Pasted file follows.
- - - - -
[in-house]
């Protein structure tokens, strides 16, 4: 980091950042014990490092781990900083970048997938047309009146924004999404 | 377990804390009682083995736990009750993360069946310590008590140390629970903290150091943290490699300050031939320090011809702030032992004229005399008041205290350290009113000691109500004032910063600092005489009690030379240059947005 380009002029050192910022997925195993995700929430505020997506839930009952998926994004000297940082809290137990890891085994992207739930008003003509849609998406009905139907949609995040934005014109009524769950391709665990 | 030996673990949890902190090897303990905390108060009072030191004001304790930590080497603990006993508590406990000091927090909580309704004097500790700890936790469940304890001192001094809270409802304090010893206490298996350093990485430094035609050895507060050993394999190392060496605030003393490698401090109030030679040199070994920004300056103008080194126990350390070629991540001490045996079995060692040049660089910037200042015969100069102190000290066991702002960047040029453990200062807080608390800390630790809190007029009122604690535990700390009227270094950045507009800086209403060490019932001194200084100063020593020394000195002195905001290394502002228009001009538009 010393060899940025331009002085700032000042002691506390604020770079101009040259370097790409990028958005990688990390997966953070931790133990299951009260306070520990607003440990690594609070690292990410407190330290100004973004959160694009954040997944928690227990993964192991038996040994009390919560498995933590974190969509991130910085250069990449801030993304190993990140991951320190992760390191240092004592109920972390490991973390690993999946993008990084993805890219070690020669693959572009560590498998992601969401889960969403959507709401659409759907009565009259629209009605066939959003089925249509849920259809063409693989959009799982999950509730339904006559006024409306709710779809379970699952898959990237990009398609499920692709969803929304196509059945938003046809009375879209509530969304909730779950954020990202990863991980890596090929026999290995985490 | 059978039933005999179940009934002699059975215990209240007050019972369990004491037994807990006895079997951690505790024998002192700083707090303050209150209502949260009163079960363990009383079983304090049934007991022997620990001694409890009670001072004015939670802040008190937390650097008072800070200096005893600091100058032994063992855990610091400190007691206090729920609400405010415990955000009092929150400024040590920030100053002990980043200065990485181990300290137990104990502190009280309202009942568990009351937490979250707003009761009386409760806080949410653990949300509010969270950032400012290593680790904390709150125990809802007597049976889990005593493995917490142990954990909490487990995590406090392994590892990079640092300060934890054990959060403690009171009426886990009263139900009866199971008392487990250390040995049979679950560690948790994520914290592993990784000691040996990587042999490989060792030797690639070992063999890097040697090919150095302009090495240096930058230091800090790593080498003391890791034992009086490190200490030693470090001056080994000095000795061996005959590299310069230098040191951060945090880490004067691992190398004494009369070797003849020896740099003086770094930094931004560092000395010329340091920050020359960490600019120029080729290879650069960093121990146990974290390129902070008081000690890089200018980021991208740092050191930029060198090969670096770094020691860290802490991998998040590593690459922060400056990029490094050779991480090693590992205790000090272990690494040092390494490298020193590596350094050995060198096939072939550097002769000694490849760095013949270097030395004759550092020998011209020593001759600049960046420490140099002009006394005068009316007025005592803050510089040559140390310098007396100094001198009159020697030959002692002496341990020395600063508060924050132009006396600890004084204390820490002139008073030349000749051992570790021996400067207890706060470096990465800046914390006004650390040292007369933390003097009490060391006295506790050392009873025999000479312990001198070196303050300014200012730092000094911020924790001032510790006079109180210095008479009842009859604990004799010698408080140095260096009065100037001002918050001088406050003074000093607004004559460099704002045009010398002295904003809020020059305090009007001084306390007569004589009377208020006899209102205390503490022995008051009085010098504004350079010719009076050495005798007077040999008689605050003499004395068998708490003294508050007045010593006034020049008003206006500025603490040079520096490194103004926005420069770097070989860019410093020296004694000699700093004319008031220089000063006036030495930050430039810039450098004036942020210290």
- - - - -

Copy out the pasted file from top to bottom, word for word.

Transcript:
[in-house]
């Protein structure tokens, strides 16, 4: 980091950042014990490092781990900083970048997938047309009146924004999404 | 377990804390009682083995736990009750993360069946310590008590140390629970903290150091943290490699300050031939320090011809702030032992004229005399008041205290350290009113000691109500004032910063600092005489009690030379240059947005 380009002029050192910022997925195993995700929430505020997506839930009952998926994004000297940082809290137990890891085994992207739930008003003509849609998406009905139907949609995040934005014109009524769950391709665990 | 030996673990949890902190090897303990905390108060009072030191004001304790930590080497603990006993508590406990000091927090909580309704004097500790700890936790469940304890001192001094809270409802304090010893206490298996350093990485430094035609050895507060050993394999190392060496605030003393490698401090109030030679040199070994920004300056103008080194126990350390070629991540001490045996079995060692040049660089910037200042015969100069102190000290066991702002960047040029453990200062807080608390800390630790809190007029009122604690535990700390009227270094950045507009800086209403060490019932001194200084100063020593020394000195002195905001290394502002228009001009538009 010393060899940025331009002085700032000042002691506390604020770079101009040259370097790409990028958005990688990390997966953070931790133990299951009260306070520990607003440990690594609070690292990410407190330290100004973004959160694009954040997944928690227990993964192991038996040994009390919560498995933590974190969509991130910085250069990449801030993304190993990140991951320190992760390191240092004592109920972390490991973390690993999946993008990084993805890219070690020669693959572009560590498998992601969401889960969403959507709401659409759907009565009259629209009605066939959003089925249509849920259809063409693989959009799982999950509730339904006559006024409306709710779809379970699952898959990237990009398609499920692709969803929304196509059945938003046809009375879209509530969304909730779950954020990202990863991980890596090929026999290995985490 | 059978039933005999179940009934002699059975215990209240007050019972369990004491037994807990006895079997951690505790024998002192700083707090303050209150209502949260009163079960363990009383079983304090049934007991022997620990001694409890009670001072004015939670802040008190937390650097008072800070200096005893600091100058032994063992855990610091400190007691206090729920609400405010415990955000009092929150400024040590920030100053002990980043200065990485181990300290137990104990502190009280309202009942568990009351937490979250707003009761009386409760806080949410653990949300509010969270950032400012290593680790904390709150125990809802007597049976889990005593493995917490142990954990909490487990995590406090392994590892990079640092300060934890054990959060403690009171009426886990009263139900009866199971008392487990250390040995049979679950560690948790994520914290592993990784000691040996990587042999490989060792030797690639070992063999890097040697090919150095302009090495240096930058230091800090790593080498003391890791034992009086490190200490030693470090001056080994000095000795061996005959590299310069230098040191951060945090880490004067691992190398004494009369070797003849020896740099003086770094930094931004560092000395010329340091920050020359960490600019120029080729290879650069960093121990146990974290390129902070008081000690890089200018980021991208740092050191930029060198090969670096770094020691860290802490991998998040590593690459922060400056990029490094050779991480090693590992205790000090272990690494040092390494490298020193590596350094050995060198096939072939550097002769000694490849760095013949270097030395004759550092020998011209020593001759600049960046420490140099002009006394005068009316007025005592803050510089040559140390310098007396100094001198009159020697030959002692002496341990020395600063508060924050132009006396600890004084204390820490002139008073030349000749051992570790021996400067207890706060470096990465800046914390006004650390040292007369933390003097009490060391006295506790050392009873025999000479312990001198070196303050300014200012730092000094911020924790001032510790006079109180210095008479009842009859604990004799010698408080140095260096009065100037001002918050001088406050003074000093607004004559460099704002045009010398002295904003809020020059305090009007001084306390007569004589009377208020006899209102205390503490022995008051009085010098504004350079010719009076050495005798007077040999008689605050003499004395068998708490003294508050007045010593006034020049008003206006500025603490040079520096490194103004926005420069770097070989860019410093020296004694000699700093004319008031220089000063006036030495930050430039810039450098004036942020210290």